Just because a critical incident has passed, it doesn’t mean it is over. Recovery can last for months, or even years, after the actual incident. In the case of a natural disaster, cities and/or counties may try to recover unbudgeted expenses, incurred during the disaster and recovery, from FEMA. In order to do this, certain procedures must be followed, and the appropriate paperwork must be filed. It is essential to have someone to coordinate that paperwork, checking to ensure it is all completed correctly and submitted according to FEMA guidelines. The paperwork to be submitted includes documentation of all hours worked in relation to the incident by all employees, including those from other agencies, and all expenses incurred for purchases towards clean-up, reconstruction, etc. This is an extremely important task because if the paperwork is not completed exactly as instructed by FEMA, the agency runs the risk of having any reimbursement denied. And the amount the city or county will pay for post incident clean up and reconstruction can run into the millions. And that money may come from funds budgeted for raises or other employee benefits.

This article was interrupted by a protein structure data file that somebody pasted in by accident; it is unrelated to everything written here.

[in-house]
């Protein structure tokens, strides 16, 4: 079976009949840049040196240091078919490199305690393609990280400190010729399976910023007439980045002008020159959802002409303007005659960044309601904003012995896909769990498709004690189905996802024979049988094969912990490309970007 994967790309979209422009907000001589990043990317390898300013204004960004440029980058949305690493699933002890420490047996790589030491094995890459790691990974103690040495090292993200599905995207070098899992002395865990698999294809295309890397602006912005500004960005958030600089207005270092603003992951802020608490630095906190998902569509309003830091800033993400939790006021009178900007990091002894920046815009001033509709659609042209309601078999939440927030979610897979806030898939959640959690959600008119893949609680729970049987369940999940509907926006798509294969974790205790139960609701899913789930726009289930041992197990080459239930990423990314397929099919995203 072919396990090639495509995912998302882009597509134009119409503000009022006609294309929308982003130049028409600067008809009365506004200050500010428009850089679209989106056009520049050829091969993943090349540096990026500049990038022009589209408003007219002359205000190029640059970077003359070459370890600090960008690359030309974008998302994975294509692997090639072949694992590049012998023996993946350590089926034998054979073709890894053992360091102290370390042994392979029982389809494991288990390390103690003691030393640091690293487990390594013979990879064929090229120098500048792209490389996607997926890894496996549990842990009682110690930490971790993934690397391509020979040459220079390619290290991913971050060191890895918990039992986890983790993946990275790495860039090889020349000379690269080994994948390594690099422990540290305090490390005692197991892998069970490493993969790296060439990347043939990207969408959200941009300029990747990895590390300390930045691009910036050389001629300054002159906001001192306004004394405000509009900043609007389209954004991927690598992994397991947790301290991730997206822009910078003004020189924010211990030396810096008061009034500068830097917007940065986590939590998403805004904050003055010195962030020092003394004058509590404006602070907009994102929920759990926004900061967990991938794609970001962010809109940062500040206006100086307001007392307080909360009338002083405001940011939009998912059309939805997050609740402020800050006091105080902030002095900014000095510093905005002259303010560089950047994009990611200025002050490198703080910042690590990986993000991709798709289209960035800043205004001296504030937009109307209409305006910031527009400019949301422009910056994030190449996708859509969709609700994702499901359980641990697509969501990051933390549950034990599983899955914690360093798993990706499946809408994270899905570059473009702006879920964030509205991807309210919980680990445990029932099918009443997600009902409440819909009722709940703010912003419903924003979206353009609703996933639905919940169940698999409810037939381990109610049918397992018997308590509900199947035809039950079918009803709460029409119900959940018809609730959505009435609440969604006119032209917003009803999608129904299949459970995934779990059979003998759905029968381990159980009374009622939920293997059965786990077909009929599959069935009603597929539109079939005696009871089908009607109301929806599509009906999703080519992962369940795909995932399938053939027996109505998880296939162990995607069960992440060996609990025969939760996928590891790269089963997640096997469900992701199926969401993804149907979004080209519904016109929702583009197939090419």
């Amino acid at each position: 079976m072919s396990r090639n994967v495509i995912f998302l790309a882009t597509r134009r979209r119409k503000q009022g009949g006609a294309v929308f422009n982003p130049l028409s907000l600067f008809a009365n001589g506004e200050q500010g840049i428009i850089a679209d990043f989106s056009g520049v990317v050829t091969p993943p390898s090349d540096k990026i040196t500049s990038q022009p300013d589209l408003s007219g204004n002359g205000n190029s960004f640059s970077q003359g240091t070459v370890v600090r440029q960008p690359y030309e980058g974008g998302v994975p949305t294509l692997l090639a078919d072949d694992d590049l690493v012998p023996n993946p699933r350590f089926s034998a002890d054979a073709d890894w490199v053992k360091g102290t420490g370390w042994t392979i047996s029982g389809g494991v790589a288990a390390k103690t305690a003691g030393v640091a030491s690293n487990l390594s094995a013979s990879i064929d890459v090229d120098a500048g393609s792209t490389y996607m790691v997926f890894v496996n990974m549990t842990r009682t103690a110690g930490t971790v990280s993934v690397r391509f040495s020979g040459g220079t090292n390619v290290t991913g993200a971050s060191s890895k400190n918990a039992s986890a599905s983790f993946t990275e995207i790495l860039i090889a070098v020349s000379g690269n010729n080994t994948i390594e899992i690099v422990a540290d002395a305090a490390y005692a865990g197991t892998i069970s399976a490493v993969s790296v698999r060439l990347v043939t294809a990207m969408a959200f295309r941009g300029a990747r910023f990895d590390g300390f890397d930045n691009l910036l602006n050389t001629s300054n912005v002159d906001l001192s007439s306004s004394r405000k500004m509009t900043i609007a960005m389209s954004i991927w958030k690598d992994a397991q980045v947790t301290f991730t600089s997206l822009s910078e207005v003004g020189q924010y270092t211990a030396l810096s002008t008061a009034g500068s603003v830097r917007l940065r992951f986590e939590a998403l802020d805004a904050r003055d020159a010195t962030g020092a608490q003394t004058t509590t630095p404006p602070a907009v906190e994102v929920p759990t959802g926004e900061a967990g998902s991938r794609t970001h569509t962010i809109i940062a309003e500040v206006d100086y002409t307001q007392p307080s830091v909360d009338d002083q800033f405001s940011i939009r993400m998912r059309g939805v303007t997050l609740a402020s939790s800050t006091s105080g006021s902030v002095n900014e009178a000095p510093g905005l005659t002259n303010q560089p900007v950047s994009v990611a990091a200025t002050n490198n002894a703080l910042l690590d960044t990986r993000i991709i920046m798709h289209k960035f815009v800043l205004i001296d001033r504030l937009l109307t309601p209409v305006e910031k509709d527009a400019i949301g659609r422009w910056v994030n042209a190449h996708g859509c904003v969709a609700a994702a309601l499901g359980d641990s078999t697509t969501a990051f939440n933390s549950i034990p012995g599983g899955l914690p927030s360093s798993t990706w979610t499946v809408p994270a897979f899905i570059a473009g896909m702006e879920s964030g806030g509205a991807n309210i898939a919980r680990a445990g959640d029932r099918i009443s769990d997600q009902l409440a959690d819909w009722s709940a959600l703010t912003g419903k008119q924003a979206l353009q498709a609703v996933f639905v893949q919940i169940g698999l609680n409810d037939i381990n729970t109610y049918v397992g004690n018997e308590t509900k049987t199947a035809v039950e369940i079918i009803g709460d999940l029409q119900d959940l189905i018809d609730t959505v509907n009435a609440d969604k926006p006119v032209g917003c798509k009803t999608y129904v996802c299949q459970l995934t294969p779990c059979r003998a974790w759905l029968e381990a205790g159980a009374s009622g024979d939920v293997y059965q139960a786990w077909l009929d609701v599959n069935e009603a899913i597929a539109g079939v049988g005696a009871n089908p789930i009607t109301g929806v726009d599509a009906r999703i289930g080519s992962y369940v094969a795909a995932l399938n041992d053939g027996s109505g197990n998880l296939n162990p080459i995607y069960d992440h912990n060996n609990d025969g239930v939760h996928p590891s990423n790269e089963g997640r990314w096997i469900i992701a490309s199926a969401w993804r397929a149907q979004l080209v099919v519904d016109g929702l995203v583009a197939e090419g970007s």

Debriefings will be done with all agencies involved and most, if not all, will want copies of radio traffic during the incident; especially if the incident involved a shooting, a line of duty death, an act of terrorism, or some other manmade disaster. Copies of radio traffic and 9-1-1 calls need to be made as soon as possible in order to keep from losing any recordings, due to retention periods. Before this happens, it is imperative that the agency has a recording system that can handle the number of recordings a critical incident will generate. The incidents mentioned previously have occurred during the last 31 years and involved three different agencies. In each of those incidents, the agency involved had the HigherGround recording system. Because of this, the agencies never lost a recording. Employee assistance programs should be utilized, especially if the incident involved the death or injury of a responder or Communications Officer. Often, the stress of an incident will adversely affect employees even if no injuries were reported. In the event of a disaster such as a flood, hurricane, tornado, or mud slide for instance, the continued stress for days or weeks at a time will wear on employees to the point they are no longer effective in their position. It is imperative that the employer provides assistance to them in the aftermath. Some employees won’t even know they need help until it’s provided to them.